|Personal Liability||Lawsuits, bodily injury to an individual, property damage from negligence||Liability from an auto accident, intentional harm, injuries to you or your family, business activities||No|
|Medical Payments||Medical bills of others injured on your property, injuries to another by a household member or pet on or off your property||Policy dependent||No|
Coverage for structures
When you think about homeowners’ insurance, you probably think of dwelling coverage first. This coverage refers to the repair or rebuild of covered damage within your home. For example, if your gutters are damaged in a windstorm, most policies would cover this. What’s most important to consider here is what your deductible is (the amount you have to pay before coverage kicks in) and the level of coverage you have (what percentage of the damage is covered).
Your home itself is more straightforward, but you might be left with questions like, does home insurance cover your detached garage? If you have other structure coverage, this extends the protections of your home to the other structures on your property, including your detached garage. This can also include things like fences, swimming pools, and gazebos.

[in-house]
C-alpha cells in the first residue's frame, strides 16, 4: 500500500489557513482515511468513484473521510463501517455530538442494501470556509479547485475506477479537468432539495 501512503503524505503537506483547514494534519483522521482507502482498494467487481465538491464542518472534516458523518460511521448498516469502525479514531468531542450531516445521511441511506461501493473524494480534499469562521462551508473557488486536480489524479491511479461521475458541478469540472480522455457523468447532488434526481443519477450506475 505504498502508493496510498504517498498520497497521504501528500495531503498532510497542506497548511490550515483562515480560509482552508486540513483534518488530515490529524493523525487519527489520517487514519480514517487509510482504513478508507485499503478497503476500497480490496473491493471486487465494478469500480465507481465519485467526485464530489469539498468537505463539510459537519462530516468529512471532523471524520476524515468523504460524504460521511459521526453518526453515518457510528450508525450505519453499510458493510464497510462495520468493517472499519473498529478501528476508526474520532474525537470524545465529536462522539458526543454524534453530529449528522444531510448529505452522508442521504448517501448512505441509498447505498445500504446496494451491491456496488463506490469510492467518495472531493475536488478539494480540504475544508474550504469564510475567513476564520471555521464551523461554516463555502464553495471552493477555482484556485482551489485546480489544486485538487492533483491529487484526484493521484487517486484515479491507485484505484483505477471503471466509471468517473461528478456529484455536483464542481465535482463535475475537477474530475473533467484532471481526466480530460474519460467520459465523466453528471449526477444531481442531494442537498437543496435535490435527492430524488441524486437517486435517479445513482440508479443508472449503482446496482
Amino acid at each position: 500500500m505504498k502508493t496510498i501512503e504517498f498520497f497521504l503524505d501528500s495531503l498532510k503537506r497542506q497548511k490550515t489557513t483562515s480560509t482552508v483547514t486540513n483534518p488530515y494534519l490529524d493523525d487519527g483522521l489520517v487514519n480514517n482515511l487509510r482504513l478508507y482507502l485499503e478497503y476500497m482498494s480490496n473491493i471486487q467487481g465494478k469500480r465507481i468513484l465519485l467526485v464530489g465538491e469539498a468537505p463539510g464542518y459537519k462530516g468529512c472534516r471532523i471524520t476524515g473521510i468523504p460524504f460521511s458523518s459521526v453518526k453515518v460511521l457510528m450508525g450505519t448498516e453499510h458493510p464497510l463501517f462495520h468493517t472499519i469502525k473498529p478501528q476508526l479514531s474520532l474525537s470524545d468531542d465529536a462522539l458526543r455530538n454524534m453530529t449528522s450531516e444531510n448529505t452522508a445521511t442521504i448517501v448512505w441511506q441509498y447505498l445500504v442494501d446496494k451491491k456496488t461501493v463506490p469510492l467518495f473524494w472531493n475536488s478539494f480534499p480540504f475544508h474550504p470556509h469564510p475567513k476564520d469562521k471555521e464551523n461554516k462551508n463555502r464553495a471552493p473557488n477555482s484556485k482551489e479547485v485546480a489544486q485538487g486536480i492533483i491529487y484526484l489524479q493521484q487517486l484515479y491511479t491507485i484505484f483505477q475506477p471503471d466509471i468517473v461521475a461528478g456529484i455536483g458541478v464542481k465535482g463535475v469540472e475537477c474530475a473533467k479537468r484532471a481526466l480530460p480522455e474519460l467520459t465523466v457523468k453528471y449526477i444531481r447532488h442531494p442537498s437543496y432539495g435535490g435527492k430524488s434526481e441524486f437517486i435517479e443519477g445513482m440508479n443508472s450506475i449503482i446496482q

Personal property coverage
A homeowner’s insurance policy covers your house, and it can also cover the items you have inside. Personal property coverage is highly customizable and will vary greatly from policy to policy. Generally, you can include things like jewelry, furniture, electronics, clothes, and more.
The most important factors to look at when adding personal property coverage are the limitations (the maximum the plan will payout) and exactly what items are covered. If you have $10,000 in jewelry, but your policy only covers $500, the maximum you’d get if something happened to your jewelry is $500.
Expenses covered when you can’t stay home
Known as loss-of-use coverage or additional living expenses (ALE), this part of your policy deals with expenses if you are temporarily displaced from your home by a covered peril. For example, if your home burns down because of a lightning strike, ALE kicks in with most policies.
Generally, this covers things like the cost to live somewhere else (hotel or short-term rental), additional costs incurred for things like food or transportation, and other unexpected expenses you incur while displaced. While you hope to never need this part of your homeowner’s insurance coverage, it’s important to understand what’s available in the case of the unexpected.
Protection for medical bills and lawsuits